IOC: Countries that bar Israeli athletes can’t host sports events

International Olympic Committee

In a thinly-veiled reference to countries which bar Israeli athletes, the International Olympic Committee (IOC) has confirmed that nations which bar players from any country will be banned from hosting international sports championships.

The IOC said that a written declaration should be taken by the heads of sports federations from the governments hosting competitions. It must ensure that all the eligible players and teams should be able to compete and be treated on par with other players without any political discrimination.

IOC Sports Director Kit McConnell and Director of Olympic Solidarity James Macleod wrote in a letter: “We urge all (international federations) to be extremely vigilant when allocating and organising international sports competitions.”

The statement by the IOC followed the cancellation of the World Team Squash Championships in Malaysia after Kuala Lumpur denied entry to Israeli players. Serbia also disallowed boxers from Kosovo from participating in the AIBA Association Internationale de Boxe Amateur World Boxing Championship that took place from October 24 to November 6 this year.

According to Jerusalem Post, the IOC said it will work with the National Olympic Committees of Malaysia and Serbia to determine a solution to their banning of certain countries, and that failure to do so would “exclude themselves from the right to host international sports events until all the necessary assurances can be obtained and respected.”

The letter further states that following these rules are “the fundamental principles which govern the Olympic Movement.”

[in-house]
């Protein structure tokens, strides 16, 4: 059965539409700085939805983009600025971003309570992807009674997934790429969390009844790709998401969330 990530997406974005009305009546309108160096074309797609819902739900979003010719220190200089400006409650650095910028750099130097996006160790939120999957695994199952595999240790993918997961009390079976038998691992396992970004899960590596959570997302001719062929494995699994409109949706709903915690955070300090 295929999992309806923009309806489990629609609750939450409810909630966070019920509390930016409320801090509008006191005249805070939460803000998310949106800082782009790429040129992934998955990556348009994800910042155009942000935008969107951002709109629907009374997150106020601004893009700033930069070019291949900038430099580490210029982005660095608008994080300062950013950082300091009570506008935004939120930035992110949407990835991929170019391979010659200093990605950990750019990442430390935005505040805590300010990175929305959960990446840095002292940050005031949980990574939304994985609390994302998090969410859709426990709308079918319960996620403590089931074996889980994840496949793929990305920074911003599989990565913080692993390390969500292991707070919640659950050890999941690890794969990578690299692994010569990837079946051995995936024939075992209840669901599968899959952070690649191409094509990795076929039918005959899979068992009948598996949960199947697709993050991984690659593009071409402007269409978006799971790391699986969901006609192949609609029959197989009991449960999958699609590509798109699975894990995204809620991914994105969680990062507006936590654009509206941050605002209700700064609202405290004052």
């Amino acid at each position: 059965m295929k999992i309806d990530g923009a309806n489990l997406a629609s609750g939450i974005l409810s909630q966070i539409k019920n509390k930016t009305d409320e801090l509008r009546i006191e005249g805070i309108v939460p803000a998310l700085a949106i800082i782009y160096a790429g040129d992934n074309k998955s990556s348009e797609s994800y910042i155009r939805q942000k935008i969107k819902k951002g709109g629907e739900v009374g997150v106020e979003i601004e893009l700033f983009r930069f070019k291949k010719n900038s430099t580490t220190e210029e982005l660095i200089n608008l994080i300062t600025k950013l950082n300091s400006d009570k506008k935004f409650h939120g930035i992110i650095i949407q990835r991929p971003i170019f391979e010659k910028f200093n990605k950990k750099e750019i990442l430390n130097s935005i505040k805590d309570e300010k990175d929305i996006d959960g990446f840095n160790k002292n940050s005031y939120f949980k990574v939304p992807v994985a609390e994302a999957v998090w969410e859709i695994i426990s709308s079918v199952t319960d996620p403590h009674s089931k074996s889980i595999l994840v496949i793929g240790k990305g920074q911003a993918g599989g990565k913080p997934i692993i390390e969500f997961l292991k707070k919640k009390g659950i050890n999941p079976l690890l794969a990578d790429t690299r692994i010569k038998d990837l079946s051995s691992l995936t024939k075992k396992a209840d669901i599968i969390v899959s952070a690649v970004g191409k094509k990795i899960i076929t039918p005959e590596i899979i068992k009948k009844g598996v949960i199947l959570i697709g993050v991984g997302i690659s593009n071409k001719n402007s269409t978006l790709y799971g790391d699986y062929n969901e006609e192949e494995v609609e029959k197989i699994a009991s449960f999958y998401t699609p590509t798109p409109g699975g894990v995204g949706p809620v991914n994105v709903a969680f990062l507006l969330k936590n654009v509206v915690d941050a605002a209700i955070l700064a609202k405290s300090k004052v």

Israel and Malaysia currently do not have formal diplomatic relations. In 2019, Malaysia was banned from hosting the World Para Swimming Championships after it threatened to refuse visas to Israeli players.

Earlier this month the World Squash Federation cancelled the World Squash Championship that was scheduled to take place in Kuala Lumpur from December 7-12 after the country refused to allow the participation of Israeli players.

The WSF had said in a statement: “The WSF believes in an open and inclusive Men’s World Team Squash Championships and the possibility that some nations would be unable to compete due to the lack of confirmation over the issuing of visas and travel authorisations by the National Authorities has led Squash Racquets Association of Malaysia (SRAM) to inform the WSF of the decision to cancel.”

The Israeli Squash Association had earlier sued the SRAM and the WSF at the Court of Arbitration for Sport in Switzerland after Kuala Lumpur banned squash players from Israel from participating in the championship.

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